How US Research And Development Stacks Up With Other Data

Aggregate national research spending may correlate with prosperity measures


Analysts should not have to guess about a business's R&D spending. It's always in the financial statements for publicly held companies. Finding the numbers requires some effort because FASB's SFAS 2 requires R&D to be expensed as it is incurred, meaning R&D costs are usually considered to be operating costs rather than capex. Assembling a comparable number for the entire US is a different project because the data is scattered in several locations. Government data offers a starting point for the R&D component of spending.

The National Science Foundation has a couple of interesting data sets. Check out NSF's National Patterns of R&D Resources for a rundown of public R&D spending by source and sector. The National Science Board's Science and Engineering Indicators report includes a chapter comparing the US R&D commitment to international competitors. The NCSES InfoBrief for December 2013 has further breakdowns on multiyear R&D spending. The general conclusions of these three data sources all comport with each other. Their bottom line is that the US is losing its global lead in R&D spending. It is worth noting that business R&D spending far outpaces both federal and university spending.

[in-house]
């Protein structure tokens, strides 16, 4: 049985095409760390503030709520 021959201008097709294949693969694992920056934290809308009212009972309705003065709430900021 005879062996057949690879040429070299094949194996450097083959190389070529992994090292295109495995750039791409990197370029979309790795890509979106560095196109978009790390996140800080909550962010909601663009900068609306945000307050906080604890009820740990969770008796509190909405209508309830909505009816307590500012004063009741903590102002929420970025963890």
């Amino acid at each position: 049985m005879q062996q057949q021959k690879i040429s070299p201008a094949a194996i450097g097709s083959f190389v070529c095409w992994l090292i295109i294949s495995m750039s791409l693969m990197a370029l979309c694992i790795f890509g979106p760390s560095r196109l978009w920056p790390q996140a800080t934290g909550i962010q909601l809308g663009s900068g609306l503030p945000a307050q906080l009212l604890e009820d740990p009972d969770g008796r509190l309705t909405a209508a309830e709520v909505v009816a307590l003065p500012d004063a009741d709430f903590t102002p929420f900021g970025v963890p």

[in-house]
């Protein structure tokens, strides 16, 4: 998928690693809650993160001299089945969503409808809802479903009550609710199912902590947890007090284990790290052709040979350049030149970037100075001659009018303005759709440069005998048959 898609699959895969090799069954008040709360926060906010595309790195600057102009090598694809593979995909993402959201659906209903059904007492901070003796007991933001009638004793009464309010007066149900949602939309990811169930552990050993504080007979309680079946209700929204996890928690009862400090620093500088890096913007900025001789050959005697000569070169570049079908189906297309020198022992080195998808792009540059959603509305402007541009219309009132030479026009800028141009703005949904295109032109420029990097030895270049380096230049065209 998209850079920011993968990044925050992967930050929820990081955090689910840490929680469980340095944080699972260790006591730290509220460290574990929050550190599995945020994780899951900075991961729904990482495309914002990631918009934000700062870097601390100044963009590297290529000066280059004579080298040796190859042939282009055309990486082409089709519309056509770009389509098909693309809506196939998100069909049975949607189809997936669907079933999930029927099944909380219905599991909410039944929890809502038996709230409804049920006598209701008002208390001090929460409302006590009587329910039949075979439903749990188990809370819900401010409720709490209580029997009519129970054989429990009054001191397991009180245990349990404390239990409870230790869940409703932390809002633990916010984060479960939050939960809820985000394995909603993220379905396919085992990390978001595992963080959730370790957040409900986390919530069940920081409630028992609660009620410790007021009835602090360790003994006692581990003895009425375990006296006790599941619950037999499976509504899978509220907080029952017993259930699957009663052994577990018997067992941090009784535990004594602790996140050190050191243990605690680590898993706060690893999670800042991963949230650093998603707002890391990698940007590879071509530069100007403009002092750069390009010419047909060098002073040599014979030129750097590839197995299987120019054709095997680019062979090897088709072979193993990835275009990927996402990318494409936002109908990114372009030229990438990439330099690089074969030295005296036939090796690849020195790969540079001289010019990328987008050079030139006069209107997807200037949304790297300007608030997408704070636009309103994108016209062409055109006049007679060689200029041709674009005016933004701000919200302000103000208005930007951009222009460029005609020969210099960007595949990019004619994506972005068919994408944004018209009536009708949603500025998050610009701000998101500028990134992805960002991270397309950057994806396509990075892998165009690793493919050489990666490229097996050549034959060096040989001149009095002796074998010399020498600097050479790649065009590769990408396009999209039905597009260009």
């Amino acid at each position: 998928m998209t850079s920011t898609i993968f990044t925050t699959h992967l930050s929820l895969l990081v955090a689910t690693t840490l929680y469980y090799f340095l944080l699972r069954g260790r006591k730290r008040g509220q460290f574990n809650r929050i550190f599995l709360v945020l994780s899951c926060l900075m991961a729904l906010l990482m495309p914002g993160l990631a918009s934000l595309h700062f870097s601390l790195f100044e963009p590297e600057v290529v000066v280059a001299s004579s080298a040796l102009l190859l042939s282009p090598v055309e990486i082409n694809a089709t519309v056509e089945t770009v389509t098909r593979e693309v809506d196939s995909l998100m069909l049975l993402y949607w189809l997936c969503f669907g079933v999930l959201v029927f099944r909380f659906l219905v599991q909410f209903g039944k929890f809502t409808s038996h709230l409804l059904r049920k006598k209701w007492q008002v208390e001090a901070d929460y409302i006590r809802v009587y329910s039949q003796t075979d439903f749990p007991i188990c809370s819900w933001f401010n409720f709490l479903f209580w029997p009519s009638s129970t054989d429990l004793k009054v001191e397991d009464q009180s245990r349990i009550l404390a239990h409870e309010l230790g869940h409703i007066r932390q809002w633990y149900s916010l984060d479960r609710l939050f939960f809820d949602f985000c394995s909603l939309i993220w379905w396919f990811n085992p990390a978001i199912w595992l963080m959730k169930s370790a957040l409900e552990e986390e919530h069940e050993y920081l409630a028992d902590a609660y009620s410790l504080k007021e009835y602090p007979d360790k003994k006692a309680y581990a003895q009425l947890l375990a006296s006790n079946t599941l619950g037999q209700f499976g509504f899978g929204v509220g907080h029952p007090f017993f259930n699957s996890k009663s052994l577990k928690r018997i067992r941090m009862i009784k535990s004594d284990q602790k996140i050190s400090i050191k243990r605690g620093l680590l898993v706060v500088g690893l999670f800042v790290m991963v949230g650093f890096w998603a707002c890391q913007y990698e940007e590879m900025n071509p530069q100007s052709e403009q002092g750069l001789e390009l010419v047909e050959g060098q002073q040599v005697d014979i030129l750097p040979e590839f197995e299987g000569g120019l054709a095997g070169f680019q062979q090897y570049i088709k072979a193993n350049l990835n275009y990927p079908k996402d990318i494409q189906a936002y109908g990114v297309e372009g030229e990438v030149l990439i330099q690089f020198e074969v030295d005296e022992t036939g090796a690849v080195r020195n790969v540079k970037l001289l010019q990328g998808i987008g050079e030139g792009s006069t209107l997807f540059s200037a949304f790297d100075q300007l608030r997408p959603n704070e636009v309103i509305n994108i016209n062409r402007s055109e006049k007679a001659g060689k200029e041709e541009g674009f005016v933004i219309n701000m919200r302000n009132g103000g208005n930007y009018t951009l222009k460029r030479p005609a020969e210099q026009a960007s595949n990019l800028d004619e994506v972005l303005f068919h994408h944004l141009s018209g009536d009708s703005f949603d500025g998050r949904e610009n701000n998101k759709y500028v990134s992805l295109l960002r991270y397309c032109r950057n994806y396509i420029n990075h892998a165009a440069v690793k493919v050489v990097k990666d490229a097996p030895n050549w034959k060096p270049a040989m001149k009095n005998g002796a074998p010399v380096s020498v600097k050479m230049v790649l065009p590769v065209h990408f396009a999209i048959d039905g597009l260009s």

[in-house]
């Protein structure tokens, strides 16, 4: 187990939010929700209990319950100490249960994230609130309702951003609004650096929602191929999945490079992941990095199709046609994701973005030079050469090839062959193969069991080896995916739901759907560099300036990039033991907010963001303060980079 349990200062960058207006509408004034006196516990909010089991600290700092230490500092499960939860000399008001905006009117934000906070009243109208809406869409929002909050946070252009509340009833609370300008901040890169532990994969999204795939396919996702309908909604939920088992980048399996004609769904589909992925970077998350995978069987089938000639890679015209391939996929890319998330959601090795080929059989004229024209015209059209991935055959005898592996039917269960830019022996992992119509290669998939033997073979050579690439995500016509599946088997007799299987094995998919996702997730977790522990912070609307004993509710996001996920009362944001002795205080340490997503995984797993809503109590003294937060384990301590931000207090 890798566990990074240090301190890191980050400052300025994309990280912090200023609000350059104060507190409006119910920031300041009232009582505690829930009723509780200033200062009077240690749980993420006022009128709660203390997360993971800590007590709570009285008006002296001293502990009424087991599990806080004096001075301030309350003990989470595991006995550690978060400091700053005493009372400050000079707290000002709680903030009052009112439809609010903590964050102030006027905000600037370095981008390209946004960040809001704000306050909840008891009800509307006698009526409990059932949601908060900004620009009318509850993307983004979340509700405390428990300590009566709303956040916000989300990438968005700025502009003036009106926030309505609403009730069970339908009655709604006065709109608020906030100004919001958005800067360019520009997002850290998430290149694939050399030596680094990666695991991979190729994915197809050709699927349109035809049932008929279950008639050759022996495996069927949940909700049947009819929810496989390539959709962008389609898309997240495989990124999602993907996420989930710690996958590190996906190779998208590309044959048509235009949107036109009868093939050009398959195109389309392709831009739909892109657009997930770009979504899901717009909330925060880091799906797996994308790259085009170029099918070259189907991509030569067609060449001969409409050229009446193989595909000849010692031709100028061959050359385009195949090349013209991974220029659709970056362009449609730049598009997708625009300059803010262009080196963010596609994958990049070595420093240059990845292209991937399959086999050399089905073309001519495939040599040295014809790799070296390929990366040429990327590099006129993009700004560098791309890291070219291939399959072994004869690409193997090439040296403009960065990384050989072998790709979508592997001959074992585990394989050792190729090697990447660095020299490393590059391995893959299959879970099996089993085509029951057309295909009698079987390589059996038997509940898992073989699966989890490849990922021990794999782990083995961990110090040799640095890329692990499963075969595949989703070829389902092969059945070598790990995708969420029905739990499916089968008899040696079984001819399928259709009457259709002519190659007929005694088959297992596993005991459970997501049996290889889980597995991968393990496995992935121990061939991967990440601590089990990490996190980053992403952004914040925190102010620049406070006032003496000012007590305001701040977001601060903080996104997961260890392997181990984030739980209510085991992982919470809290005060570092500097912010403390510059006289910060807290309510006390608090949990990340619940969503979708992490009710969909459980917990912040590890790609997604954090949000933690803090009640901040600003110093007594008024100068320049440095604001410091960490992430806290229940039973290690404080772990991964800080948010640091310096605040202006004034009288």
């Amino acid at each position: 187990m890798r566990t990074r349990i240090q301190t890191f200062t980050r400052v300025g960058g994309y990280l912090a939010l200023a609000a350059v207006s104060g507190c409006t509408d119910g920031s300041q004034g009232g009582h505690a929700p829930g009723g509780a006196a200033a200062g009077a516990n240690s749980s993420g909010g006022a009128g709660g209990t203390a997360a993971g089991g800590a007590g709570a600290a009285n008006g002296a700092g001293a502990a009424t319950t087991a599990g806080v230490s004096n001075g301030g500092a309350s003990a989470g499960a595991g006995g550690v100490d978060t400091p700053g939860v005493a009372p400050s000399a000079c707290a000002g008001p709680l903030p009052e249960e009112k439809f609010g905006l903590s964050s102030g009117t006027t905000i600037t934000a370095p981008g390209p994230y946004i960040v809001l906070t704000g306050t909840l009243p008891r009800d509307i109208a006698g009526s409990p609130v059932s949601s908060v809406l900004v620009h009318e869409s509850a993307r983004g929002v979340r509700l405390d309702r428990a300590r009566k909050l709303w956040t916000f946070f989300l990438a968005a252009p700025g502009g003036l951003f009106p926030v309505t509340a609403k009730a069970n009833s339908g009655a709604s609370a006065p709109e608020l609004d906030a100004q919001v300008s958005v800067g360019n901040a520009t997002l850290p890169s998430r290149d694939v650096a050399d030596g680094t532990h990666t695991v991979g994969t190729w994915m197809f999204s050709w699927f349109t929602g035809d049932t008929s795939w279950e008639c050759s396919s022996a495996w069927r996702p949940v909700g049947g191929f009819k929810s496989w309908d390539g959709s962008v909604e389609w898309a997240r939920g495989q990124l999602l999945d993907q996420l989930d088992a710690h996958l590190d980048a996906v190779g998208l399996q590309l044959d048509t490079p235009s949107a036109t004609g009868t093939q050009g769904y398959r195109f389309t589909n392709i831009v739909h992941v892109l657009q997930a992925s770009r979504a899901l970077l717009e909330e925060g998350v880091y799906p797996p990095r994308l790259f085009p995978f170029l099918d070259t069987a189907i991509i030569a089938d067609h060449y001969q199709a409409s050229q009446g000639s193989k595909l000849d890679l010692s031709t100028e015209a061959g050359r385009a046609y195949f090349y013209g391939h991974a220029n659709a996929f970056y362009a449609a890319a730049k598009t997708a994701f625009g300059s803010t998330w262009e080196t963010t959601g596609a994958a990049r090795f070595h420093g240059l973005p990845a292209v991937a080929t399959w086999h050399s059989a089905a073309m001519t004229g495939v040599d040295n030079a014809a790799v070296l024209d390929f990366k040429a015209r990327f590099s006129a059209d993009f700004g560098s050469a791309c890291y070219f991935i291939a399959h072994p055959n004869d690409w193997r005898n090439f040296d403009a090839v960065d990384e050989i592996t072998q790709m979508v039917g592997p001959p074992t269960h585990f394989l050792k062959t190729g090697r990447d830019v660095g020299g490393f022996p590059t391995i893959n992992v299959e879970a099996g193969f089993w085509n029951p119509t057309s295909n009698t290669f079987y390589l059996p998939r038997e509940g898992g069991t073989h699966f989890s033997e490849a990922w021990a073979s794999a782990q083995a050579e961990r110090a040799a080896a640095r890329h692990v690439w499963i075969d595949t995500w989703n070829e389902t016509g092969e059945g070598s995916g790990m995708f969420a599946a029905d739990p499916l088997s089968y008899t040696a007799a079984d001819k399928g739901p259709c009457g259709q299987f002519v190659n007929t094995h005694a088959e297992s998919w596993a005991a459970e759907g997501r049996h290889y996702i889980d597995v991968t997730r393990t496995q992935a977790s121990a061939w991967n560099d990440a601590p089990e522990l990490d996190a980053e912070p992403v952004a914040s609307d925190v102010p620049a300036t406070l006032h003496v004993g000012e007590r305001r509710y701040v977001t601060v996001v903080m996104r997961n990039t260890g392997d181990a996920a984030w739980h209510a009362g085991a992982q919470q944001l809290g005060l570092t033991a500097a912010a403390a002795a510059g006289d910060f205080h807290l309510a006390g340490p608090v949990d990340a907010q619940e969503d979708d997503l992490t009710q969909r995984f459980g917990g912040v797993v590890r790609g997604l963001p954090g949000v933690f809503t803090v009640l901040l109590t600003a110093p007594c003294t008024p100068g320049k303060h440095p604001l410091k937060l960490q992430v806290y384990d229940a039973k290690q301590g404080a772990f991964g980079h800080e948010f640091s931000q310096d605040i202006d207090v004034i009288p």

I am intrigued by the US's R&D data because this spending helps determine the nation's future innovation capacity and thus its prosperity. I would like to explore whether a relationship exists between strong R&D spending and a normal US economy. I will have to define my terms carefully before I proceed. I do not yet have a firm definition of what constitutes either variable. "Strong" R&D spending may be what drives normal GDP growth, and a "normal" economy may be one in which Tobin's Q has a value of 1.0 at its equilibrium. The St. Louis Fed's FRED historial chart of Tobin's Q shows a big spike in the 1990s when IT spending for Internet connectivity took off. I would be very intrigued to discover whether a similar spike in national R&D spending contributed to that spike. It may of course be merely a reflection of the insane NASDAQ valuations for tech companies in that era. Perhaps a normal economy displays a "Warren Buffett Indicator" close to its historical average.

Be patient as I work through this research idea. I have other demands on my time.


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